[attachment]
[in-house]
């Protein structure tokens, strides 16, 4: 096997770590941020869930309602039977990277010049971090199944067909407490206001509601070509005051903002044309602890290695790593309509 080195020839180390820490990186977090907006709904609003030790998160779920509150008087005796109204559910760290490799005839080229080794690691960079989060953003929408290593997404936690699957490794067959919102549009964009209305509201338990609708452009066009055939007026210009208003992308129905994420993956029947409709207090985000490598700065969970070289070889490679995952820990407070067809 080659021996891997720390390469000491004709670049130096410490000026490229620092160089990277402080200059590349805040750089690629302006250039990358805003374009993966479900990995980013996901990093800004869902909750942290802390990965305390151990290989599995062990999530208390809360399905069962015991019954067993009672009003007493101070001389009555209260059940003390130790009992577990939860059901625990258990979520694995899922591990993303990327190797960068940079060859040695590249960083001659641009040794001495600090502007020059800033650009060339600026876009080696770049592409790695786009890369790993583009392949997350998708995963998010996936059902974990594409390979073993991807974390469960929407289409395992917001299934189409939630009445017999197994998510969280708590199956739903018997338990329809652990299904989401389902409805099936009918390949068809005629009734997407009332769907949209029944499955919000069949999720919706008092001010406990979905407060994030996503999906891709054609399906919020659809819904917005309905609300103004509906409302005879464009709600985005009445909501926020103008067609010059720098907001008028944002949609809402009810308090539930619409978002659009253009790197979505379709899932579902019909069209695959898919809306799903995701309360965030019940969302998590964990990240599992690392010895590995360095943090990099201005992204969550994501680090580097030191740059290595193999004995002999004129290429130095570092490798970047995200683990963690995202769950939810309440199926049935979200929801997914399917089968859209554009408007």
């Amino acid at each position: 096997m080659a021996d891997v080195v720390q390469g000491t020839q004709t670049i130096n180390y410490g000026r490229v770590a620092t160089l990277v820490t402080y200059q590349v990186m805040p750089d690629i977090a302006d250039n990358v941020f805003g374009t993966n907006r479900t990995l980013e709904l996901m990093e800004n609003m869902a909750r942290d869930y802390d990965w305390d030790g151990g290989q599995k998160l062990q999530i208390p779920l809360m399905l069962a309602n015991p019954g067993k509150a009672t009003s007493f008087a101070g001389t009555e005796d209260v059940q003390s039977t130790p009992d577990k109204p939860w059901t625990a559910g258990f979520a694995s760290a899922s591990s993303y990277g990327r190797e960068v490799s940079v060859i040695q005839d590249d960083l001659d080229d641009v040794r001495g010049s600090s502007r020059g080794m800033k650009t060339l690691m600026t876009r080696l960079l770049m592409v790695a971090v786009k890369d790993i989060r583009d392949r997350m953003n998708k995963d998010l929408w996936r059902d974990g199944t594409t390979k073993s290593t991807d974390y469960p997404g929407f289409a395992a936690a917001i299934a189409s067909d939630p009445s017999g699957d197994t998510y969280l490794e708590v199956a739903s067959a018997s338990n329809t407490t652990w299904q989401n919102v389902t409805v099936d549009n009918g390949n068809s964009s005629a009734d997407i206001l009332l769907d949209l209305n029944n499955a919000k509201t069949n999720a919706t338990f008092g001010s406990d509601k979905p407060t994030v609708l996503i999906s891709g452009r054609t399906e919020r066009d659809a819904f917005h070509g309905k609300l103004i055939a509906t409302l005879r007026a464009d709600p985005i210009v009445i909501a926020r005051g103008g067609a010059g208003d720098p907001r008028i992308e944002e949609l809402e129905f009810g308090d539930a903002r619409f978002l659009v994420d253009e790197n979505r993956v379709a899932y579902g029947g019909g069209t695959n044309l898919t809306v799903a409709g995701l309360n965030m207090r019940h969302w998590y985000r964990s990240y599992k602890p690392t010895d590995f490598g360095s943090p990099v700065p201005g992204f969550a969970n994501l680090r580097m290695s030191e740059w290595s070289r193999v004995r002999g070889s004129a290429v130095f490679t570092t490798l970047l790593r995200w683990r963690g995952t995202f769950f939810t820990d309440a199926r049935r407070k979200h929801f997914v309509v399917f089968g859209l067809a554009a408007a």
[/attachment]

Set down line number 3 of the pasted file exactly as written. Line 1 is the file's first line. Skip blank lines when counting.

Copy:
């Amino acid at each position: 096997m080659a021996d891997v080195v720390q390469g000491t020839q004709t670049i130096n180390y410490g000026r490229v770590a620092t160089l990277v820490t402080y200059q590349v990186m805040p750089d690629i977090a302006d250039n990358v941020f805003g374009t993966n907006r479900t990995l980013e709904l996901m990093e800004n609003m869902a909750r942290d869930y802390d990965w305390d030790g151990g290989q599995k998160l062990q999530i208390p779920l809360m399905l069962a309602n015991p019954g067993k509150a009672t009003s007493f008087a101070g001389t009555e005796d209260v059940q003390s039977t130790p009992d577990k109204p939860w059901t625990a559910g258990f979520a694995s760290a899922s591990s993303y990277g990327r190797e960068v490799s940079v060859i040695q005839d590249d960083l001659d080229d641009v040794r001495g010049s600090s502007r020059g080794m800033k650009t060339l690691m600026t876009r080696l960079l770049m592409v790695a971090v786009k890369d790993i989060r583009d392949r997350m953003n998708k995963d998010l929408w996936r059902d974990g199944t594409t390979k073993s290593t991807d974390y469960p997404g929407f289409a395992a936690a917001i299934a189409s067909d939630p009445s017999g699957d197994t998510y969280l490794e708590v199956a739903s067959a018997s338990n329809t407490t652990w299904q989401n919102v389902t409805v099936d549009n009918g390949n068809s964009s005629a009734d997407i206001l009332l769907d949209l209305n029944n499955a919000k509201t069949n999720a919706t338990f008092g001010s406990d509601k979905p407060t994030v609708l996503i999906s891709g452009r054609t399906e919020r066009d659809a819904f917005h070509g309905k609300l103004i055939a509906t409302l005879r007026a464009d709600p985005i210009v009445i909501a926020r005051g103008g067609a010059g208003d720098p907001r008028i992308e944002e949609l809402e129905f009810g308090d539930a903002r619409f978002l659009v994420d253009e790197n979505r993956v379709a899932y579902g029947g019909g069209t695959n044309l898919t809306v799903a409709g995701l309360n965030m207090r019940h969302w998590y985000r964990s990240y599992k602890p690392t010895d590995f490598g360095s943090p990099v700065p201005g992204f969550a969970n994501l680090r580097m290695s030191e740059w290595s070289r193999v004995r002999g070889s004129a290429v130095f490679t570092t490798l970047l790593r995200w683990r963690g995952t995202f769950f939810t820990d309440a199926r049935r407070k979200h929801f997914v309509v399917f089968g859209l067809a554009a408007a």